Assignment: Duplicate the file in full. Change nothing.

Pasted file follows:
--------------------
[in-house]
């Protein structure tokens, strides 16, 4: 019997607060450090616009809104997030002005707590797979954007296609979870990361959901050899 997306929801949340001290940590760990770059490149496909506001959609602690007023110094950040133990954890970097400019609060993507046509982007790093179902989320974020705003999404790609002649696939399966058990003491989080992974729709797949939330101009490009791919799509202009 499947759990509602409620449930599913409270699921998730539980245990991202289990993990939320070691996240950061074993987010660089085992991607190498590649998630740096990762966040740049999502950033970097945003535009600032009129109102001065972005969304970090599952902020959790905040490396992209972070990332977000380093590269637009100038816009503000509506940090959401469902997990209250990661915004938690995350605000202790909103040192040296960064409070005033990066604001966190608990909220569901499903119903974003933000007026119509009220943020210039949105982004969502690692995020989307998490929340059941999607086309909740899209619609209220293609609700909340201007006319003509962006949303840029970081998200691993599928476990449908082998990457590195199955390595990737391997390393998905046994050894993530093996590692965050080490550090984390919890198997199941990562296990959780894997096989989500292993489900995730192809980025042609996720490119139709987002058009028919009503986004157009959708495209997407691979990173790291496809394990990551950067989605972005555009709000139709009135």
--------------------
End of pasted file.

[in-house]
């Protein structure tokens, strides 16, 4: 019997607060450090616009809104997030002005707590797979954007296609979870990361959901050899 997306929801949340001290940590760990770059490149496909506001959609602690007023110094950040133990954890970097400019609060993507046509982007790093179902989320974020705003999404790609002649696939399966058990003491989080992974729709797949939330101009490009791919799509202009 499947759990509602409620449930599913409270699921998730539980245990991202289990993990939320070691996240950061074993987010660089085992991607190498590649998630740096990762966040740049999502950033970097945003535009600032009129109102001065972005969304970090599952902020959790905040490396992209972070990332977000380093590269637009100038816009503000509506940090959401469902997990209250990661915004938690995350605000202790909103040192040296960064409070005033990066604001966190608990909220569901499903119903974003933000007026119509009220943020210039949105982004969502690692995020989307998490929340059941999607086309909740899209619609209220293609609700909340201007006319003509962006949303840029970081998200691993599928476990449908082998990457590195199955390595990737391997390393998905046994050894993530093996590692965050080490550090984390919890198997199941990562296990959780894997096989989500292993489900995730192809980025042609996720490119139709987002058009028919009503986004157009959708495209997407691979990173790291496809394990990551950067989605972005555009709000139709009135």